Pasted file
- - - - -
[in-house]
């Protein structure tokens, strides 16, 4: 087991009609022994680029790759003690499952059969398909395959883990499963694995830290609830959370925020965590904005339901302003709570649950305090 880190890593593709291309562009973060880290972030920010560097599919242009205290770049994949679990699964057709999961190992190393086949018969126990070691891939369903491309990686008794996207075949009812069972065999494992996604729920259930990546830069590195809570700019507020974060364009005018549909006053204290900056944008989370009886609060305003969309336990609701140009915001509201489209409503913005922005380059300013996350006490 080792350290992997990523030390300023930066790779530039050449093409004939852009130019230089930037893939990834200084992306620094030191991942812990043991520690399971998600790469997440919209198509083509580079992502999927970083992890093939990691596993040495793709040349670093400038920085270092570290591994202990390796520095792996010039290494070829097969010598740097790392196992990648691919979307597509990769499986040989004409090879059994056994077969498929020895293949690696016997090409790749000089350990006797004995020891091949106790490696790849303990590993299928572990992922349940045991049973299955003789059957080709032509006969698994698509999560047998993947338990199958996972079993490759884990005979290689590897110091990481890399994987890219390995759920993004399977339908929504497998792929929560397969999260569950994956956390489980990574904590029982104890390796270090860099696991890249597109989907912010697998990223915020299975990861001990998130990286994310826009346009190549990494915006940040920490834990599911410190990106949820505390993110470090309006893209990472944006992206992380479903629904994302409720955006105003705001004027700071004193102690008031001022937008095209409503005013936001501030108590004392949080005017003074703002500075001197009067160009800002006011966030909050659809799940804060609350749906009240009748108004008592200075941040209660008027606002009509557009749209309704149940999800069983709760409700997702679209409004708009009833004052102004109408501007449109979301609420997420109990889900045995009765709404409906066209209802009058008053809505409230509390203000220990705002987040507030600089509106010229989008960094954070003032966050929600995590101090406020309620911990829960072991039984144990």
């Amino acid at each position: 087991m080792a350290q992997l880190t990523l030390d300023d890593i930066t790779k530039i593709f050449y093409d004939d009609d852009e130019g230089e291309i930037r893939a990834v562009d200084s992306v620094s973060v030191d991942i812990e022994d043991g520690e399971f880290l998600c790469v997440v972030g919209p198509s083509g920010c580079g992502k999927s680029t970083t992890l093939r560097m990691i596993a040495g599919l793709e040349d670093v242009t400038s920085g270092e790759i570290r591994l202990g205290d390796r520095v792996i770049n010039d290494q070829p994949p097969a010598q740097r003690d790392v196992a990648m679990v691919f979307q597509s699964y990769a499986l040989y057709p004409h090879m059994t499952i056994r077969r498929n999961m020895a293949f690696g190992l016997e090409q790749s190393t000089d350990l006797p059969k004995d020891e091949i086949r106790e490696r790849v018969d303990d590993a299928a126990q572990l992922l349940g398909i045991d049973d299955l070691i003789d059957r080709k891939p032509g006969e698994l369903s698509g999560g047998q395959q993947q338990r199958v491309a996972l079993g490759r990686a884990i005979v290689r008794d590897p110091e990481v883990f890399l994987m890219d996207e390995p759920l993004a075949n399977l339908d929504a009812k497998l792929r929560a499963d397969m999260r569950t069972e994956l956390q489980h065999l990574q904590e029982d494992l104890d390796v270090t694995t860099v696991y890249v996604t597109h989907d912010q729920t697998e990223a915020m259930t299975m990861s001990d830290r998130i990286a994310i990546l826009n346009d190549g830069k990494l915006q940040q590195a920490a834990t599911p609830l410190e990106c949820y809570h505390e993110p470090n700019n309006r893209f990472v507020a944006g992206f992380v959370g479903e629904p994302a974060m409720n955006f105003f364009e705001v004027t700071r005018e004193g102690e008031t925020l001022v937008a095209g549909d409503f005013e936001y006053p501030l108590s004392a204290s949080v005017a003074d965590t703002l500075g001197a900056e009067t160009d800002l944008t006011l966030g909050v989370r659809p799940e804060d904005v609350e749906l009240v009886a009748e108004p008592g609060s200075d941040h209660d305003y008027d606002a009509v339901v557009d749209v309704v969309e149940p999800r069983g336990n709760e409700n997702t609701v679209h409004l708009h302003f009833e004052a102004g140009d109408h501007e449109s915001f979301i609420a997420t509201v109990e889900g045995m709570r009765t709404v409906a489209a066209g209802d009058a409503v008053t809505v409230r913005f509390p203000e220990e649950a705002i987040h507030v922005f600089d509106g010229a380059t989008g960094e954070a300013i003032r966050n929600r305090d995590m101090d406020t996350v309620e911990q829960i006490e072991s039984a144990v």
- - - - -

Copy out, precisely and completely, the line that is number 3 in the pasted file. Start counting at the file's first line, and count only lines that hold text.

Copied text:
């Amino acid at each position: 087991m080792a350290q992997l880190t990523l030390d300023d890593i930066t790779k530039i593709f050449y093409d004939d009609d852009e130019g230089e291309i930037r893939a990834v562009d200084s992306v620094s973060v030191d991942i812990e022994d043991g520690e399971f880290l998600c790469v997440v972030g919209p198509s083509g920010c580079g992502k999927s680029t970083t992890l093939r560097m990691i596993a040495g599919l793709e040349d670093v242009t400038s920085g270092e790759i570290r591994l202990g205290d390796r520095v792996i770049n010039d290494q070829p994949p097969a010598q740097r003690d790392v196992a990648m679990v691919f979307q597509s699964y990769a499986l040989y057709p004409h090879m059994t499952i056994r077969r498929n999961m020895a293949f690696g190992l016997e090409q790749s190393t000089d350990l006797p059969k004995d020891e091949i086949r106790e490696r790849v018969d303990d590993a299928a126990q572990l992922l349940g398909i045991d049973d299955l070691i003789d059957r080709k891939p032509g006969e698994l369903s698509g999560g047998q395959q993947q338990r199958v491309a996972l079993g490759r990686a884990i005979v290689r008794d590897p110091e990481v883990f890399l994987m890219d996207e390995p759920l993004a075949n399977l339908d929504a009812k497998l792929r929560a499963d397969m999260r569950t069972e994956l956390q489980h065999l990574q904590e029982d494992l104890d390796v270090t694995t860099v696991y890249v996604t597109h989907d912010q729920t697998e990223a915020m259930t299975m990861s001990d830290r998130i990286a994310i990546l826009n346009d190549g830069k990494l915006q940040q590195a920490a834990t599911p609830l410190e990106c949820y809570h505390e993110p470090n700019n309006r893209f990472v507020a944006g992206f992380v959370g479903e629904p994302a974060m409720n955006f105003f364009e705001v004027t700071r005018e004193g102690e008031t925020l001022v937008a095209g549909d409503f005013e936001y006053p501030l108590s004392a204290s949080v005017a003074d965590t703002l500075g001197a900056e009067t160009d800002l944008t006011l966030g909050v989370r659809p799940e804060d904005v609350e749906l009240v009886a009748e108004p008592g609060s200075d941040h209660d305003y008027d606002a009509v339901v557009d749209v309704v969309e149940p999800r069983g336990n709760e409700n997702t609701v679209h409004l708009h302003f009833e004052a102004g140009d109408h501007e449109s915001f979301i609420a997420t509201v109990e889900g045995m709570r009765t709404v409906a489209a066209g209802d009058a409503v008053t809505v409230r913005f509390p203000e220990e649950a705002i987040h507030v922005f600089d509106g010229a380059t989008g960094e954070a300013i003032r966050n929600r305090d995590m101090d406020t996350v309620e911990q829960i006490e072991s039984a144990v």